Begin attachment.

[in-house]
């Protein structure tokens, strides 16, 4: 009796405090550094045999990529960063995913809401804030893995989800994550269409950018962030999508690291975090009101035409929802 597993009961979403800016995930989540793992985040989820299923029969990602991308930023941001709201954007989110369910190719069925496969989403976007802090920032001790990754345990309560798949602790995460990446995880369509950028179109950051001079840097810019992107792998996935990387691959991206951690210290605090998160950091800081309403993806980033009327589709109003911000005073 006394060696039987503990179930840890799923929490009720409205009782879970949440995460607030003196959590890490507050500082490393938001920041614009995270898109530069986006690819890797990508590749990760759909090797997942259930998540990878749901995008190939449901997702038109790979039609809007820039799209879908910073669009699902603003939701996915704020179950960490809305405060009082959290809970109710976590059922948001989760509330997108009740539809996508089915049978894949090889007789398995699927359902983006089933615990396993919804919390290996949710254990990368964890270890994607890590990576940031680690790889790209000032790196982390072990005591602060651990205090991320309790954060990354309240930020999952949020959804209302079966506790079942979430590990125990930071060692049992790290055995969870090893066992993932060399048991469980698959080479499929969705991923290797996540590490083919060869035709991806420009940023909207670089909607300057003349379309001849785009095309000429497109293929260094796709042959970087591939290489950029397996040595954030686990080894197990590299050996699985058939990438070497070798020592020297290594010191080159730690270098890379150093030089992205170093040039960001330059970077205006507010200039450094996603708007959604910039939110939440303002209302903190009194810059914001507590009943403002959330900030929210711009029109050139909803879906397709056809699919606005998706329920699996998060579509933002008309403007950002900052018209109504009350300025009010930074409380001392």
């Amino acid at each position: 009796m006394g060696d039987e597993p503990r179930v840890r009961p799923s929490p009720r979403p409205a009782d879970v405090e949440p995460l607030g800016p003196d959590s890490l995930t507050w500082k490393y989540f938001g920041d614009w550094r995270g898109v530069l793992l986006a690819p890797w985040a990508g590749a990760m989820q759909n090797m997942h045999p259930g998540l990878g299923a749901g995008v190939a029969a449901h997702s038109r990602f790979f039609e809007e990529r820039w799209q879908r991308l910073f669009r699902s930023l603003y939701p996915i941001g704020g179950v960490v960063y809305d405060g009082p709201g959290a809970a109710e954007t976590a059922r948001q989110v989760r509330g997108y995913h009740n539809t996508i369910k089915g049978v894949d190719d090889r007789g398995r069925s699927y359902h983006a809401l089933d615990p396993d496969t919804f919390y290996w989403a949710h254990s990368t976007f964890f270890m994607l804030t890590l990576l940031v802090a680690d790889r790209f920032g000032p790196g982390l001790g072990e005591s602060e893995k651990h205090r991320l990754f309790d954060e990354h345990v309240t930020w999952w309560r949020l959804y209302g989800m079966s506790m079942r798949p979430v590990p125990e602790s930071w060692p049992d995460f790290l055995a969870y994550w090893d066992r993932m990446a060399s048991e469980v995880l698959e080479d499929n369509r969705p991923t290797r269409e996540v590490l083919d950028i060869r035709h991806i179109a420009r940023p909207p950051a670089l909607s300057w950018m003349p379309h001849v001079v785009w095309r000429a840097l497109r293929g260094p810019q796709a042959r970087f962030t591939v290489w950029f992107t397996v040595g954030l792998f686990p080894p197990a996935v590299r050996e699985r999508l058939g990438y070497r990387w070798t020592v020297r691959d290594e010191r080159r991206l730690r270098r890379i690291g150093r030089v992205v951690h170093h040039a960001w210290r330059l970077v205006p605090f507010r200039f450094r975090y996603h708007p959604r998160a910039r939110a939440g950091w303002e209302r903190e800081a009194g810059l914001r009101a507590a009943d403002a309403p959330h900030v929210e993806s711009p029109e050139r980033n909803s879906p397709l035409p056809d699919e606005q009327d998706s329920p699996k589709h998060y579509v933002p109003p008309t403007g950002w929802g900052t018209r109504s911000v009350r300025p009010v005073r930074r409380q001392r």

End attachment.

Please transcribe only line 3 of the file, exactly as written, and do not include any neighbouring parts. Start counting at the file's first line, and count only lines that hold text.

């Amino acid at each position: 009796m006394g060696d039987e597993p503990r179930v840890r009961p799923s929490p009720r979403p409205a009782d879970v405090e949440p995460l607030g800016p003196d959590s890490l995930t507050w500082k490393y989540f938001g920041d614009w550094r995270g898109v530069l793992l986006a690819p890797w985040a990508g590749a990760m989820q759909n090797m997942h045999p259930g998540l990878g299923a749901g995008v190939a029969a449901h997702s038109r990602f790979f039609e809007e990529r820039w799209q879908r991308l910073f669009r699902s930023l603003y939701p996915i941001g704020g179950v960490v960063y809305d405060g009082p709201g959290a809970a109710e954007t976590a059922r948001q989110v989760r509330g997108y995913h009740n539809t996508i369910k089915g049978v894949d190719d090889r007789g398995r069925s699927y359902h983006a809401l089933d615990p396993d496969t919804f919390y290996w989403a949710h254990s990368t976007f964890f270890m994607l804030t890590l990576l940031v802090a680690d790889r790209f920032g000032p790196g982390l001790g072990e005591s602060e893995k651990h205090r991320l990754f309790d954060e990354h345990v309240t930020w999952w309560r949020l959804y209302g989800m079966s506790m079942r798949p979430v590990p125990e602790s930071w060692p049992d995460f790290l055995a969870y994550w090893d066992r993932m990446a060399s048991e469980v995880l698959e080479d499929n369509r969705p991923t290797r269409e996540v590490l083919d950028i060869r035709h991806i179109a420009r940023p909207p950051a670089l909607s300057w950018m003349p379309h001849v001079v785009w095309r000429a840097l497109r293929g260094p810019q796709a042959r970087f962030t591939v290489w950029f992107t397996v040595g954030l792998f686990p080894p197990a996935v590299r050996e699985r999508l058939g990438y070497r990387w070798t020592v020297r691959d290594e010191r080159r991206l730690r270098r890379i690291g150093r030089v992205v951690h170093h040039a960001w210290r330059l970077v205006p605090f507010r200039f450094r975090y996603h708007p959604r998160a910039r939110a939440g950091w303002e209302r903190e800081a009194g810059l914001r009101a507590a009943d403002a309403p959330h900030v929210e993806s711009p029109e050139r980033n909803s879906p397709l035409p056809d699919e606005q009327d998706s329920p699996k589709h998060y579509v933002p109003p008309t403007g950002w929802g900052t018209r109504s911000v009350r300025p009010v005073r930074r409380q001392r």